When I was a child, living in Poland, we believed that on Christmas Eve animals can speak human language. I waited till the magical time – midnight, and listened, but our dogs and cats did not take the opportunity to tell us what was on their mind. This tradition could have originated from the belief that the spirits of our ancestors could speak through the animals, or perhaps it referred to the presence of animals at the birth of Jesus. Either way, some scientists think that other species of animals have more in common with us than we think.
You might not be surprised to hear that dolphins have the skill of metacognition, that is the ability to think about, or oversee, their own thinking (Smith et al., 1995). In humans metacognition is related to self-reflection and self-awareness (Smith et al., 2012) . An example of this ‘thinking about thinking’ is the ‘tip-of-the-tong’ experience (when you are sure that you know something but cannot quite bring it to mind).
Researchers presented dolphins with sounds of different pitch, asking the animals to indicate the pitch of a given sound by touching response paddles (Smith et al., 1995). They increased the difficulty of the task by making some sounds very similar, therefore confusing the dolphins. In recognition that some sounds would be hard to differentiate, the dolphins were given the option to press a paddle indicating that they were ‘uncertain’ of the pitch of the sound. The ability to decline completion of a task due to uncertainty is an important aspect of metacognition. In humans the answer ‘I don’t know’ is thought to be based on the internal reflection: how likely is it that I will respond correctly? The less certain we are of our response, the more we hesitate. The dolphins in the experiment did indeed use the option ‘uncertain’ to decline completing the task when they thought it was too difficult. Moreover, this uncertainty was reflected in their behaviour: when sure of the response, dolphins swam towards the paddles so fast that the splash sometimes damaged the experimenters equipment. On the other hand, when they did not know the answer, they slowed, wavered and hesitated.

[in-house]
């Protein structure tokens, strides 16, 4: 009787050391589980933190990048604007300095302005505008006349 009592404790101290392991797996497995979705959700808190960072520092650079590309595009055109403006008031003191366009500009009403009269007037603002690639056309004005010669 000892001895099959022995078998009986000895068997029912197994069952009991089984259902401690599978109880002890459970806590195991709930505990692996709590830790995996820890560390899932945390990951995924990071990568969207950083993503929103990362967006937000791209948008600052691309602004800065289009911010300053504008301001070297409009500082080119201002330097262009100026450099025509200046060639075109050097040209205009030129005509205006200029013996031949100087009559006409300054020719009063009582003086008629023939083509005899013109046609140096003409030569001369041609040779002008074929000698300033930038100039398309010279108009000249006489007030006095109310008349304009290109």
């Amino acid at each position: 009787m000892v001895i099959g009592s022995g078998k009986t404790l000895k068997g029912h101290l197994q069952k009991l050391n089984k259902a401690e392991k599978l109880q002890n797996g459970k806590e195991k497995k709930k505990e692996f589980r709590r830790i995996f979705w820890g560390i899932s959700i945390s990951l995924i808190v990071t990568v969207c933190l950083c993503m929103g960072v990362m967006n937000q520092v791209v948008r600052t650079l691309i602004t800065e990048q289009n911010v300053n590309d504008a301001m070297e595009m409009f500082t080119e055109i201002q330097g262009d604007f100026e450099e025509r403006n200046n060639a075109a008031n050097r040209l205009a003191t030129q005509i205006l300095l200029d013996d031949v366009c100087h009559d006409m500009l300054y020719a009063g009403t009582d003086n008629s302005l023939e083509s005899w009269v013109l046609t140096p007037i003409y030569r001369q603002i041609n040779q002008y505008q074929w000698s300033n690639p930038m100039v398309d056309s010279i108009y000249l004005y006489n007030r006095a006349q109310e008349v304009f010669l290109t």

Other animals also showed the ability to monitor their own thinking. Similar to results seen in dolphins, macaques also show signs of metacognition. Specifically, when asked to decide whether the number of dots on the computer screen was smaller or greater than a value that they had learned before (Beran et al., 2006), macaques showed signs of hesitation and uncertainty when the task was hard. Other researchers asked the monkeys to match currently presented images to previous samples (Hampton, 2001). The more time elapsed between the pictures, the more ‘uncertain’ responses the animals gave. This was interpreted as an example of meta-memory – the ability to monitor our memories and decide whether they are clear enough to give a correct answer.
Does this mean that at least some animals, such as monkeys and dolphins, have consciousness? That depends on the definition of consciousness. Is hesitating and worrying about own performance enough? Do we need more sophisticated tests? Perhaps some of us (especially those living with pets) need no tests at all to feel that we have a lot in common with non-human animals and that we share our existence with them.
Post by Jadwiga Nazimek